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Preclinical assessment of a new magnetic resonance-based technique for determining bone quality by characterization of trabecular microarchitecture

Evans, Bronwen Alice James, James, T. W., James, K., Cox, A., Farr, L., Paisey, Stephen James, Dempster, D. W., Stone, M. D., Griffiths, P. A., Hugtenburg, R. P., Brady, Sir M. and Wells, Timothy 2014. Preclinical assessment of a new magnetic resonance-based technique for determining bone quality by characterization of trabecular microarchitecture. Calcified Tissue International 95 (6) , pp. 506-520. 10.1007/s00223-014-9922-z

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Abstract

The utility of HR-CT to study longitudinal changes in bone microarchitecture is limited by subject radiation exposure. Although MR is not subject to this limitation, it is limited both by patient movement that occurs during prolonged scanning at distal sites, and by the signal-to-noise ratio that is achievable for high-resolution images in a reasonable scan time at proximal sites. Recently, a novel MR-based technique, fine structure analysis (FSA) (Chase et al. Localised one-dimensional magnetic resonance spatial frequency spectroscopy. PCT/US2012/068284 2012, James and Chase Magnetic field gradient structure characteristic assessment using one-dimensional (1D) spatial frequency distribution analysis. 7932720 B2, 2011) has been developed which provides both high-resolution and fast scan times, but which generates at a designated set of spatial positions (voxels) a one-dimensional signal of spatial frequencies. Appendix 1 provides a brief introduction to FSA. This article describes an initial exploration of FSA for the rapid, non-invasive characterization of trabecular microarchitecture in a preclinical setting. For L4 vertebrae of sham and ovariectomized (OVX) rats, we compared FSA-generated metrics with those from CT datasets and from CT-derived histomorphometry parameters, trabecular number (Tb.N), bone volume density (BV/TV), trabecular thickness (Tb.Th) and trabecular separation (Tb.Sp). OVX caused a reduction of the higher frequency structures that correspond to a denser trabecular lattice, while increasing the preponderance of lower frequency structures, which correspond to a more open lattice. As one example measure, the centroid of the FSA spectrum (which we refer to as fSAcB) showed strong correlation in the same region with CT-derived histomorphometry values: Tb.Sp: r −0.63, p < 0.001; Tb.N: r 0.71, p < 0.001; BV/TV: r 0.64, p < 0.001, Tb.Th: r 0.44, p < 0.05. Furthermore, we found a 17.5 % reduction in fSAcB in OVX rats (p < 0.0001). In a longitudinal study, FSA showed that the age-related increase in higher frequency structures was abolished in OVX rats, being replaced with a 78–194 % increase in lower frequency structures (2.4–2.8 objects/mm range), indicating a more sparse trabecular lattice (p < 0.05). The MR-based fine structure analysis enables high-resolution, radiation-free, rapid quantification of bone structures in one dimension (the specific point and direction being chosen by the clinician) of the spine.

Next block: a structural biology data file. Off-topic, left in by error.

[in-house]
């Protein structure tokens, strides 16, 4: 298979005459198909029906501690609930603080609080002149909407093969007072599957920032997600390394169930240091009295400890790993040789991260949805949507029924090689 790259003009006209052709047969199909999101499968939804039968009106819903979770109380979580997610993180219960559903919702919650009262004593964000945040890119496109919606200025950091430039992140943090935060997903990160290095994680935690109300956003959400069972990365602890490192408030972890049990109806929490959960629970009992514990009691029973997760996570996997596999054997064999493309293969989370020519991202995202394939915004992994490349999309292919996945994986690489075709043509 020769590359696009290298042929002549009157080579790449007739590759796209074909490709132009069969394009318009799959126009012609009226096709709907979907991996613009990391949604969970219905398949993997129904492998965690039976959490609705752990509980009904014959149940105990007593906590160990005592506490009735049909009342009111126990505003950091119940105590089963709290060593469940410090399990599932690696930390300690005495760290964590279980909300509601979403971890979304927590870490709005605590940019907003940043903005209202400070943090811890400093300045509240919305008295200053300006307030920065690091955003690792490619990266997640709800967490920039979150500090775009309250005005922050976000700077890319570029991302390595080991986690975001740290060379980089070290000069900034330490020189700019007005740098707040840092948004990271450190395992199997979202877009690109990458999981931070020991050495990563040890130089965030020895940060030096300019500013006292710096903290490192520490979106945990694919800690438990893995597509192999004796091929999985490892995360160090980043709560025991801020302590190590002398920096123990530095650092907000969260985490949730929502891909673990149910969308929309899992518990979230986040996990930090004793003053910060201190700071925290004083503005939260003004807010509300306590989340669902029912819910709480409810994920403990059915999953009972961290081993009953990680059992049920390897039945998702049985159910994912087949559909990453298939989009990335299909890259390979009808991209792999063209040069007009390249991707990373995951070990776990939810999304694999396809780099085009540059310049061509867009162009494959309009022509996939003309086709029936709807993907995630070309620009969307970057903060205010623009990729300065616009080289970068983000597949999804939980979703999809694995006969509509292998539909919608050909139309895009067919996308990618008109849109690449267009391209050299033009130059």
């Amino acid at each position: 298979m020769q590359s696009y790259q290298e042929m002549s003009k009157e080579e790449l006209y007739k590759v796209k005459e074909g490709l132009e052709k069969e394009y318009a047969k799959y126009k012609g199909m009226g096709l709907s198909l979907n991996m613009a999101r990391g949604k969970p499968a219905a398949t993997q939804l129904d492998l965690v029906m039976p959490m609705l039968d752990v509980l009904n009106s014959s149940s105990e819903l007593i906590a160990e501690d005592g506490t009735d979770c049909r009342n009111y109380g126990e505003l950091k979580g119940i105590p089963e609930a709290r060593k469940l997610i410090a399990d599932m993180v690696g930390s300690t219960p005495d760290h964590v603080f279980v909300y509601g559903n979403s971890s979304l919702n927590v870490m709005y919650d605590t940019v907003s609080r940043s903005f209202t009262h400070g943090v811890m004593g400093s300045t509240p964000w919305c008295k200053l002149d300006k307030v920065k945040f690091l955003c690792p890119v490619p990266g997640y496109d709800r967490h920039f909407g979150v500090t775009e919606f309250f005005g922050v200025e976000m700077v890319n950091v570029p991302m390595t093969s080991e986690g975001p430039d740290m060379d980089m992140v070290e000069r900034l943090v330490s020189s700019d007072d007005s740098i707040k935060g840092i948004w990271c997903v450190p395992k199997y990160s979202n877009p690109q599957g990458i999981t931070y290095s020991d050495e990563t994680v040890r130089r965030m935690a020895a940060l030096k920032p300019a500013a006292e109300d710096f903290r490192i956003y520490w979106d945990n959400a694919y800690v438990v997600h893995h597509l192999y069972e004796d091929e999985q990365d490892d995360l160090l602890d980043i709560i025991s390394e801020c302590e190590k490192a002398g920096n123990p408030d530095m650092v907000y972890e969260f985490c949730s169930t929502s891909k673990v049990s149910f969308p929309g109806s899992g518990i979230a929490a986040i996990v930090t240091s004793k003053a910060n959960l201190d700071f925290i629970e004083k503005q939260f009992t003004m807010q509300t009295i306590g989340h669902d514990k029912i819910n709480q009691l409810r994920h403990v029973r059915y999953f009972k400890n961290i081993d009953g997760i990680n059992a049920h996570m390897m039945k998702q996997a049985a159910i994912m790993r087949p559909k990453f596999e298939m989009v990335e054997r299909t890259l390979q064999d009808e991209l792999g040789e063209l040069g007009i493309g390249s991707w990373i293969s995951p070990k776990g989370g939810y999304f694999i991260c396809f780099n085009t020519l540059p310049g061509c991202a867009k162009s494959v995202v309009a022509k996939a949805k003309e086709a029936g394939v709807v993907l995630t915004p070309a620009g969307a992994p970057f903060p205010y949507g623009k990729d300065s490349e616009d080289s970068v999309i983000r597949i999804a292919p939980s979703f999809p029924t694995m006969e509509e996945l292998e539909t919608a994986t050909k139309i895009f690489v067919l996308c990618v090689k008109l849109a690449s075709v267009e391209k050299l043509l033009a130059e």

Item Type: Article
Date Type: Publication
Status: Published
Schools: Biosciences
Medicine
Subjects: Q Science > QR Microbiology
Publisher: Springer-Verlag
ISSN: 0171-967X
Date of Acceptance: 17 October 2014
Last Modified: 31 Oct 2019 14:41
URI: http://orca.cf.ac.uk/id/eprint/71721

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